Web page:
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HIST3248 Islands and Empires in the Ancient Aegean, Part 2: Island Societies

Module Overview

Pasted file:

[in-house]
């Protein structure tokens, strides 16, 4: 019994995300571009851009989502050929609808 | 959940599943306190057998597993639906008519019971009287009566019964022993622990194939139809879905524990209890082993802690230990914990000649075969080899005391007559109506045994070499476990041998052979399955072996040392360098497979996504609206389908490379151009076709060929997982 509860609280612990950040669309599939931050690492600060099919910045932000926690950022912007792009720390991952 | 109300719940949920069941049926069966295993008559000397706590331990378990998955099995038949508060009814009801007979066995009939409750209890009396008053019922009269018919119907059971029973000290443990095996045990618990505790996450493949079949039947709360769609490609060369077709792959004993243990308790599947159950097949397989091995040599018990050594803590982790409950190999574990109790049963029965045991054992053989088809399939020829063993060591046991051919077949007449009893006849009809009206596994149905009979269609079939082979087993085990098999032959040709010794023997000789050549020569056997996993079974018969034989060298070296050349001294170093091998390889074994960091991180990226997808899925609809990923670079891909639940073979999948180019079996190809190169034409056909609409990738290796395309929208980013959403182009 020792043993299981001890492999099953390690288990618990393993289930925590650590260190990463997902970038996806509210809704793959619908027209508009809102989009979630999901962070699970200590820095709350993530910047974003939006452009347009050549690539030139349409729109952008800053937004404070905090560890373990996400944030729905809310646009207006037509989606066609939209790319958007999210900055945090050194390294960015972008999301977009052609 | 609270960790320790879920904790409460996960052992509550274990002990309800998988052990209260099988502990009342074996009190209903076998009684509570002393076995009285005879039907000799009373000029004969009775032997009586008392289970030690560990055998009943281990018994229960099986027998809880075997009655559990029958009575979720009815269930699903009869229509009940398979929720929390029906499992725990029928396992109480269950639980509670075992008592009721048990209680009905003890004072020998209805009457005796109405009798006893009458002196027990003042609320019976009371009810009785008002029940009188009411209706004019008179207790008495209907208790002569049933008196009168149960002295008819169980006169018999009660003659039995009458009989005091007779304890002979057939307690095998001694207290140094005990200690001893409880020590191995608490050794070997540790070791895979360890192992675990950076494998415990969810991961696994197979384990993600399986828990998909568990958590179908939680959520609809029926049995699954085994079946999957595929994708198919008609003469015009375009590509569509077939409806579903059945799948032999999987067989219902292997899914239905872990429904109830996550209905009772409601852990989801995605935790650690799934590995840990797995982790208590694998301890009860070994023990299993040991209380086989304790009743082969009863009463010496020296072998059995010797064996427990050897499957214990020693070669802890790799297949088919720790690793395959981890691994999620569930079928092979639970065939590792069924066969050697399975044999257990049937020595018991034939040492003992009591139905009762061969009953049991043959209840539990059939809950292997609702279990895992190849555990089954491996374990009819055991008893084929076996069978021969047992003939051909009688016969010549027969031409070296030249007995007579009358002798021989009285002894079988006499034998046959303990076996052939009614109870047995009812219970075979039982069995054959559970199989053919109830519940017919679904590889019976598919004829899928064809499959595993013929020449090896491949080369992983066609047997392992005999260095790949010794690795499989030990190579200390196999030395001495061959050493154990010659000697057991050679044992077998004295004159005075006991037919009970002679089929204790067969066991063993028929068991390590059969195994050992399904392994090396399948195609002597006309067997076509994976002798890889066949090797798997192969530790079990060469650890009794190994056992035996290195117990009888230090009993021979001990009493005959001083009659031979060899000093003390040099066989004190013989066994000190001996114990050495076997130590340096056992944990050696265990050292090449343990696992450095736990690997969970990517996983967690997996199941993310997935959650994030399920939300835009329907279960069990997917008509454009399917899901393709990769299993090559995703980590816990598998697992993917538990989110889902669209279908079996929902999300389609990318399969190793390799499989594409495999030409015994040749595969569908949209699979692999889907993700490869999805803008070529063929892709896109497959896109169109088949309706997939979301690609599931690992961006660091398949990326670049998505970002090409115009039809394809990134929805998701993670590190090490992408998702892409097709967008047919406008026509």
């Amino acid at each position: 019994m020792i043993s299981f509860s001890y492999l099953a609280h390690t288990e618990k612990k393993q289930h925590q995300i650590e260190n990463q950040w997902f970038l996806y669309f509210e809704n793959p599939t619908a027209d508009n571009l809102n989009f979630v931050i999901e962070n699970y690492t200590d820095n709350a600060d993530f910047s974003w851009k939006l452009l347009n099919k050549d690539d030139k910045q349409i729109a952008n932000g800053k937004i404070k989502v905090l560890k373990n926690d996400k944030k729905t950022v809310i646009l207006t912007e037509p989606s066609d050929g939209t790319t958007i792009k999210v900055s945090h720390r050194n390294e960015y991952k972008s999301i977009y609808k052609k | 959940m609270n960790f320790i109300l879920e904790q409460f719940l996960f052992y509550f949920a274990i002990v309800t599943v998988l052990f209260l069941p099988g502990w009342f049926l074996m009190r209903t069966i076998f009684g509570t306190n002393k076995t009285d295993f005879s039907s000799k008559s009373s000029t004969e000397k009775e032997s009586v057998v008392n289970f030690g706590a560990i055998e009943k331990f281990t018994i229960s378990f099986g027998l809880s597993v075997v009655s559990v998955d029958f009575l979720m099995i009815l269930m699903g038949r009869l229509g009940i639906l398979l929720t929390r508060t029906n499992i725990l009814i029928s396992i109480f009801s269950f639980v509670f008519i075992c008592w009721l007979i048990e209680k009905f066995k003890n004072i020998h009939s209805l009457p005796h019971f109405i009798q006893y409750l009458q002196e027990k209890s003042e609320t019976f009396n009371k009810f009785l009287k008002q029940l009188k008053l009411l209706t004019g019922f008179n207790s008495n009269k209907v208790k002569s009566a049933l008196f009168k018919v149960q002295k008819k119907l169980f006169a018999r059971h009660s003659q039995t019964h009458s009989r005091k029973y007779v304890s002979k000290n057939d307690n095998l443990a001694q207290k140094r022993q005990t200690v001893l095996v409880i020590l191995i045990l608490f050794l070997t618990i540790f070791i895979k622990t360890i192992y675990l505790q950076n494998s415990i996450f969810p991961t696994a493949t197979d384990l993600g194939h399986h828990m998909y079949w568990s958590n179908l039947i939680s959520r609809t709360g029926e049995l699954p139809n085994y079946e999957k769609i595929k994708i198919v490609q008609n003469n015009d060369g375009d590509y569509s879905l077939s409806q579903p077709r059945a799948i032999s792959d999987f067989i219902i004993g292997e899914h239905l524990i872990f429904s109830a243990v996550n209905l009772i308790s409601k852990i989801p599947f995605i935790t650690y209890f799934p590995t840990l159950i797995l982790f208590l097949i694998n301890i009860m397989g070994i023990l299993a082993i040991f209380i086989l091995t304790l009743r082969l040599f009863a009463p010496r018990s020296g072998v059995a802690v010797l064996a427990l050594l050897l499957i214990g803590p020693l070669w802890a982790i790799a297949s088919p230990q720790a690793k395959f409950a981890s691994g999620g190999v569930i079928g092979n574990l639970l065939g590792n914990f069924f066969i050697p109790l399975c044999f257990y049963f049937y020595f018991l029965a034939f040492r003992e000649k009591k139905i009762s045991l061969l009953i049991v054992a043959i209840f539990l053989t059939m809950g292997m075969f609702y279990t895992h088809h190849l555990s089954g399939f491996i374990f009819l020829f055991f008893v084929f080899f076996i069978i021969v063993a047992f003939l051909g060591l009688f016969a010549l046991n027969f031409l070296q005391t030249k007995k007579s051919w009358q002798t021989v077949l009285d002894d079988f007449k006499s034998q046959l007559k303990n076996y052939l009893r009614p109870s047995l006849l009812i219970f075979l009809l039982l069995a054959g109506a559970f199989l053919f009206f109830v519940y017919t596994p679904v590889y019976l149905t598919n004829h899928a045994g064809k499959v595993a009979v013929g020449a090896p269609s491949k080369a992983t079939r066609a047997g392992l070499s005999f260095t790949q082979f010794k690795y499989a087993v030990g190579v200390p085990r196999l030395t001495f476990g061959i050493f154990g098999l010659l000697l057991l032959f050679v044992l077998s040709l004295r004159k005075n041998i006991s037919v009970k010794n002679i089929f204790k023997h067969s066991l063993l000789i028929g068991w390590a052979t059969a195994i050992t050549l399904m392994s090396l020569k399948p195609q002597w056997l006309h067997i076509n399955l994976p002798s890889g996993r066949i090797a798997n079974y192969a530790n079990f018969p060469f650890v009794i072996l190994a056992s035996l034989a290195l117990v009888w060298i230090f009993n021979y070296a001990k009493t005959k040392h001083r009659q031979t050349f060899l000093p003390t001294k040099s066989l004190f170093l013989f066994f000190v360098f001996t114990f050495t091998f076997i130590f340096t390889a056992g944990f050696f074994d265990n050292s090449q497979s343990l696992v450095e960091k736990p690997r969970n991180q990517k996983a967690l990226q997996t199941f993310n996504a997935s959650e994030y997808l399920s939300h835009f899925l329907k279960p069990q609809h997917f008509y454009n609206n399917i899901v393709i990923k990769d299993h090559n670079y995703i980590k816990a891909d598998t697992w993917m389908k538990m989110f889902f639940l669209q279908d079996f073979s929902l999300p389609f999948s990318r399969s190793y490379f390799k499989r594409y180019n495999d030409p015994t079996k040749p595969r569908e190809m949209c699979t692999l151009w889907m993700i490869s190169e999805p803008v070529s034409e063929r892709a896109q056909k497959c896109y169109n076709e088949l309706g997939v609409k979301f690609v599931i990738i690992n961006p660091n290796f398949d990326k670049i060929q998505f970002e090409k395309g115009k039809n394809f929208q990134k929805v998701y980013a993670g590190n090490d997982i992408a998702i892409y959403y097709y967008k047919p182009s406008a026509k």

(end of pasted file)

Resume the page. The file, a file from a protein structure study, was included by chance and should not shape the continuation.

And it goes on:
The ancient Greeks were said to live like ‘frogs around a pond’ (Plato, Phaedo 109b) and the sea was omnipresent in their history and societies. This was true in particular for those who inhabited the islands scattered around the Aegean Sea, between mainland Greece and modern-day Turkey. In Islands and Empires, we explore the history of the Aegean from the Classical age until the Roman Imperial period. The course takes you on a journey through time and space, addressing questions of political power and control as well as social and cultural history. This module (part 2) explores the ancient history of Greek islands in the Aegean from a local and regional perspective. What was it like to live on an Aegean island? Combining written sources with material evidence, you will explore the political structures of island societies, alongside social, cultural, economic, and religious aspects, as well as the relations of these islands with other communities in the Aegean and the wider Mediterranean. You will gain in-depth knowledge of a series of case studies of specific islands (incl. major centres such as Delos and Rhodes) and learn about key themes and approaches for the study of local and regional history in the ancient Greek world. The underlying theme of the module is that of continuity and change. Working with a wide variety of sources throughout the module, you will develop the skills to piece together the histories of specific islands as well as gaining an understanding of both the shared features and unique characteristics of different parts of the Aegean.